Beyond AP

Over the past several years Landon has been in discussion with seven other area independent schools (Holton-Arms School, Georgetown Day School, Maret School, National Cathedral School, Potomac School, St. Albans School and Sidwell Friends School) regarding the role of Advanced Placement (AP) courses in our Upper Schools.

All eight schools are now committing to moving beyond the AP course offerings by the 2022–23 school year at the latest.  Instead, our talented faculty will take ownership of designing engaging, rigorous and mission-oriented courses for our most capable students instead of an outside agency (The College Board), which currently prescribes a set curriculum for all AP courses.

Teachers are the most essential ingredient to learning and intellectual engagement.  There are great teachers who work with the AP, and great teachers who don’t.  We are simply refusing to peg our performance to how well a student does on a test.  Rather, we are seeking to construct courses that are relevant to the expertise of our faculty and the mission of our school community. 

We know from the many other excellent independent schools that have moved beyond the AP offerings over the past two decades that this move has resulted in a more dynamic curriculum for students with no impact on their college placement.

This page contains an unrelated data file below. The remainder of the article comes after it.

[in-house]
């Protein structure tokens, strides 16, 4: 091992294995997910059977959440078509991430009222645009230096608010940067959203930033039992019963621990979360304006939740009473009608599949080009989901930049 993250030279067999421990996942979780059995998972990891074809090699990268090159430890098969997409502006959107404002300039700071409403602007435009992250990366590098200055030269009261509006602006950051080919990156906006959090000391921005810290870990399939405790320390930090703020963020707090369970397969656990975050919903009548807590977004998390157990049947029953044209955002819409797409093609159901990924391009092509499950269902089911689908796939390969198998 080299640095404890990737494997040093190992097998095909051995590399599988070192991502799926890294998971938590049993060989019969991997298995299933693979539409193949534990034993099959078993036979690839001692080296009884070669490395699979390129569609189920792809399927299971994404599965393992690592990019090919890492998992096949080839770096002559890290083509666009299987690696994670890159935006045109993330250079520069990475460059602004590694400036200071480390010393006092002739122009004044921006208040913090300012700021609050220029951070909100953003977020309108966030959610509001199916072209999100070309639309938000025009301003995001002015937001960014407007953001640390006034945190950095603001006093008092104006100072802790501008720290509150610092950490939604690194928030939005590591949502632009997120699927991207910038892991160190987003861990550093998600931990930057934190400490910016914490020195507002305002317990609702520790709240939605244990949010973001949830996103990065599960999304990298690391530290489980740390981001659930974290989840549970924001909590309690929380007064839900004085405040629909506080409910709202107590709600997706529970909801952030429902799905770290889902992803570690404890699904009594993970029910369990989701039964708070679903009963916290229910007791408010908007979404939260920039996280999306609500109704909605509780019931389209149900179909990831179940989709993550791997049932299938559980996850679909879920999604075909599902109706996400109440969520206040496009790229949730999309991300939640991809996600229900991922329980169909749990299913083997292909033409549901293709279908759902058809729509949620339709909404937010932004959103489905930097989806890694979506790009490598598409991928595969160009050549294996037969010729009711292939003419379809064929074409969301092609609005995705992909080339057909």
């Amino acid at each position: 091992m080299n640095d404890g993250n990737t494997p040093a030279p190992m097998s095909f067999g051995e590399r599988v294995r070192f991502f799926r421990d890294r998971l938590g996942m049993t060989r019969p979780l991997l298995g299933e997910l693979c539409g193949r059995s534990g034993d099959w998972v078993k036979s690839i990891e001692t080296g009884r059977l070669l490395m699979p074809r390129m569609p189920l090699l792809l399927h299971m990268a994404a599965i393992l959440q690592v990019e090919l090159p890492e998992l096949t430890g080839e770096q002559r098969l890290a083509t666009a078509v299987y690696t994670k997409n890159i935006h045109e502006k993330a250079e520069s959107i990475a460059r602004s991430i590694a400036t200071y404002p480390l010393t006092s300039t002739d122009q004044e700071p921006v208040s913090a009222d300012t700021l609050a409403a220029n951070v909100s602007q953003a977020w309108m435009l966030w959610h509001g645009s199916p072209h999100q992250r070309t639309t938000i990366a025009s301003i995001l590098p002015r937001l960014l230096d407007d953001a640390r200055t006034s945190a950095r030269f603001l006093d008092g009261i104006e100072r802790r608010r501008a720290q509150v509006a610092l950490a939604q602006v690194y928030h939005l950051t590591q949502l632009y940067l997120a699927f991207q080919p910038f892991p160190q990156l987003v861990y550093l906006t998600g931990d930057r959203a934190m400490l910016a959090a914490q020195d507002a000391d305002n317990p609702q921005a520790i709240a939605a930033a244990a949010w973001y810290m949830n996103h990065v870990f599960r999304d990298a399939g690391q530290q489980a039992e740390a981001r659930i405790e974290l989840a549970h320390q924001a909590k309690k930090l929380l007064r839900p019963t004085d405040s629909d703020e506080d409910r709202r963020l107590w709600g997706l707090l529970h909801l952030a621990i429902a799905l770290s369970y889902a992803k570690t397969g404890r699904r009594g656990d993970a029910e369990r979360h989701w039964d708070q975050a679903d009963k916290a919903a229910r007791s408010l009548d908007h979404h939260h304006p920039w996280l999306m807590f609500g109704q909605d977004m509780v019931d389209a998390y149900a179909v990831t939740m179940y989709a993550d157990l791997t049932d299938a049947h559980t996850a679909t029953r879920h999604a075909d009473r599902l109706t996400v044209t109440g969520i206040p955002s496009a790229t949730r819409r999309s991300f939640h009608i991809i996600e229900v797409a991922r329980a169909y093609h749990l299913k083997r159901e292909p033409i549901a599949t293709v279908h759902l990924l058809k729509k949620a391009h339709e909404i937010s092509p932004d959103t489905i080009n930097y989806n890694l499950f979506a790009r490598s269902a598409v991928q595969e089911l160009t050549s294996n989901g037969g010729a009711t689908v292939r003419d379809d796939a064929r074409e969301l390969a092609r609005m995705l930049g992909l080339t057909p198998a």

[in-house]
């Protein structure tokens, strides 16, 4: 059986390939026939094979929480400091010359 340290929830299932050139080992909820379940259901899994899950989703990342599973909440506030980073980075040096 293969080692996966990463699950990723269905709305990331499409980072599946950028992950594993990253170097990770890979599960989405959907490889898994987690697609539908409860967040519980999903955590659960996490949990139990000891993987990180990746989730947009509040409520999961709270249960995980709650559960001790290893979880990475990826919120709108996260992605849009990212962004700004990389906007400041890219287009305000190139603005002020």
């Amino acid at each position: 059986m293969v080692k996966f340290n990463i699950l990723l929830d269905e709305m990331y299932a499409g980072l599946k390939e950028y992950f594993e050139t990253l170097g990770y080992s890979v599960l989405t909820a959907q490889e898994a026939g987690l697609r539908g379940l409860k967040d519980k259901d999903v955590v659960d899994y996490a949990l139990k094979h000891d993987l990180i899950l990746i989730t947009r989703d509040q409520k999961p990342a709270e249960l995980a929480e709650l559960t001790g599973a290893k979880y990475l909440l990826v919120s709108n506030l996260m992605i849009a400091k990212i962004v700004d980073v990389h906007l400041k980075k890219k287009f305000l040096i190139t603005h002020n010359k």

From New England boarding schools such as Choate Rosemary Hall to New York City schools such as the Dalton School to boys’ schools such as the Haverford School, independent schools have been reclaiming their curriculum and delivering a deeper and more meaningful educational experience to their students by moving beyond the AP offerings.

This move beyond APs moves us toward fulfilling two of the action steps of our Strategic Plan — to ensure our curriculum is consistent with the very best in boys’ education and our boys’ overall cognitive, social and emotional well-being.

Please see below to read a joint statement on the subject from the heads of school of the eight area institutions moving beyond APs, as well as answers to some frequently asked questions.

Joint Announcement - June 18, 2018

Today, eight Washington-area independent schools — Georgetown Day, Holton-Arms, Landon, Maret, National Cathedral, Potomac, St. Albans, and Sidwell Friends — announce our shared commitment to eliminate Advanced Placement (AP) courses from our curricula by 2022. As the heads of these schools, we have been meeting regularly over the past several years to discuss educational research and compare experience. One topic on which we all agree is the diminished utility of AP courses and the desirability of developing our own advanced courses that more effectively address our students’ needs and interests.

Collectively, we believe a curriculum oriented toward collaborative, experiential, and interdisciplinary learning will not only better prepare our students for college and their professional futures, but also result in more engaging programs for both students and faculty. We expect this approach will appeal to students’ innate curiosity, increase their motivation, and fuel their love of learning.